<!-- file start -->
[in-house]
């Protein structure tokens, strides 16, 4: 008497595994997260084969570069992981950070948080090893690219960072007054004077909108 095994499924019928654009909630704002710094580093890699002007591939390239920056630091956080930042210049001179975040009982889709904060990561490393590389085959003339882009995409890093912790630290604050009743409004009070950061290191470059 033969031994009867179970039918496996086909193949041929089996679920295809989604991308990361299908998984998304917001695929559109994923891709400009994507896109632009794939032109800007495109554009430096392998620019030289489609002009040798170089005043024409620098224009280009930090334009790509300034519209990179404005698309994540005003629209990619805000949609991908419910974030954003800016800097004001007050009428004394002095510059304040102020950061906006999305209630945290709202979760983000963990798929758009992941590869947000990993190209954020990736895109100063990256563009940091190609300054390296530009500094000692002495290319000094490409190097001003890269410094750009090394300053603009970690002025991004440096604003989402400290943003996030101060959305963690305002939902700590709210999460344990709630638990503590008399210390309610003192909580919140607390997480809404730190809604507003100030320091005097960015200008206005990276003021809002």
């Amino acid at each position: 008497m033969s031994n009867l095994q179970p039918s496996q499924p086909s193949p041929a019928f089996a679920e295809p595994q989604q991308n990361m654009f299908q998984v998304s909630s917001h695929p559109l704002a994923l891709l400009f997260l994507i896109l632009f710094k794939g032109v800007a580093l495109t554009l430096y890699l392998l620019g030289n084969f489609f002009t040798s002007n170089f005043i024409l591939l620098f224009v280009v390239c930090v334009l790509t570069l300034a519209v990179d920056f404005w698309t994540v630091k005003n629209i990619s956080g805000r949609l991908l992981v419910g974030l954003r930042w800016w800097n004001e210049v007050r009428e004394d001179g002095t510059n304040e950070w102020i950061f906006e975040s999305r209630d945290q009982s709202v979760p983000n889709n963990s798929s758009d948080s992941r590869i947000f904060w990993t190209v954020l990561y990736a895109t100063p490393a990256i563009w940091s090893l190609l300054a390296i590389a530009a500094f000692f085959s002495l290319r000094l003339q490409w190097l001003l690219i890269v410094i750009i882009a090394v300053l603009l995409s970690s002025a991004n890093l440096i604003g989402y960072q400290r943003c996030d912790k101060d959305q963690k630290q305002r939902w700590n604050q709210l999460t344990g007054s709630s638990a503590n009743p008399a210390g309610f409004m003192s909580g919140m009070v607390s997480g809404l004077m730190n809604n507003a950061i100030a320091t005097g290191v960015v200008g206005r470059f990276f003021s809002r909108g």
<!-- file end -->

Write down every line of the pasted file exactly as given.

[in-house]
């Protein structure tokens, strides 16, 4: 008497595994997260084969570069992981950070948080090893690219960072007054004077909108 095994499924019928654009909630704002710094580093890699002007591939390239920056630091956080930042210049001179975040009982889709904060990561490393590389085959003339882009995409890093912790630290604050009743409004009070950061290191470059 033969031994009867179970039918496996086909193949041929089996679920295809989604991308990361299908998984998304917001695929559109994923891709400009994507896109632009794939032109800007495109554009430096392998620019030289489609002009040798170089005043024409620098224009280009930090334009790509300034519209990179404005698309994540005003629209990619805000949609991908419910974030954003800016800097004001007050009428004394002095510059304040102020950061906006999305209630945290709202979760983000963990798929758009992941590869947000990993190209954020990736895109100063990256563009940091190609300054390296530009500094000692002495290319000094490409190097001003890269410094750009090394300053603009970690002025991004440096604003989402400290943003996030101060959305963690305002939902700590709210999460344990709630638990503590008399210390309610003192909580919140607390997480809404730190809604507003100030320091005097960015200008206005990276003021809002």
């Amino acid at each position: 008497m033969s031994n009867l095994q179970p039918s496996q499924p086909s193949p041929a019928f089996a679920e295809p595994q989604q991308n990361m654009f299908q998984v998304s909630s917001h695929p559109l704002a994923l891709l400009f997260l994507i896109l632009f710094k794939g032109v800007a580093l495109t554009l430096y890699l392998l620019g030289n084969f489609f002009t040798s002007n170089f005043i024409l591939l620098f224009v280009v390239c930090v334009l790509t570069l300034a519209v990179d920056f404005w698309t994540v630091k005003n629209i990619s956080g805000r949609l991908l992981v419910g974030l954003r930042w800016w800097n004001e210049v007050r009428e004394d001179g002095t510059n304040e950070w102020i950061f906006e975040s999305r209630d945290q009982s709202v979760p983000n889709n963990s798929s758009d948080s992941r590869i947000f904060w990993t190209v954020l990561y990736a895109t100063p490393a990256i563009w940091s090893l190609l300054a390296i590389a530009a500094f000692f085959s002495l290319r000094l003339q490409w190097l001003l690219i890269v410094i750009i882009a090394v300053l603009l995409s970690s002025a991004n890093l440096i604003g989402y960072q400290r943003c996030d912790k101060d959305q963690k630290q305002r939902w700590n604050q709210l999460t344990g007054s709630s638990a503590n009743p008399a210390g309610f409004m003192s909580g919140m009070v607390s997480g809404l004077m730190n809604n507003a950061i100030a320091t005097g290191v960015v200008g206005r470059f990276f003021s809002r909108g």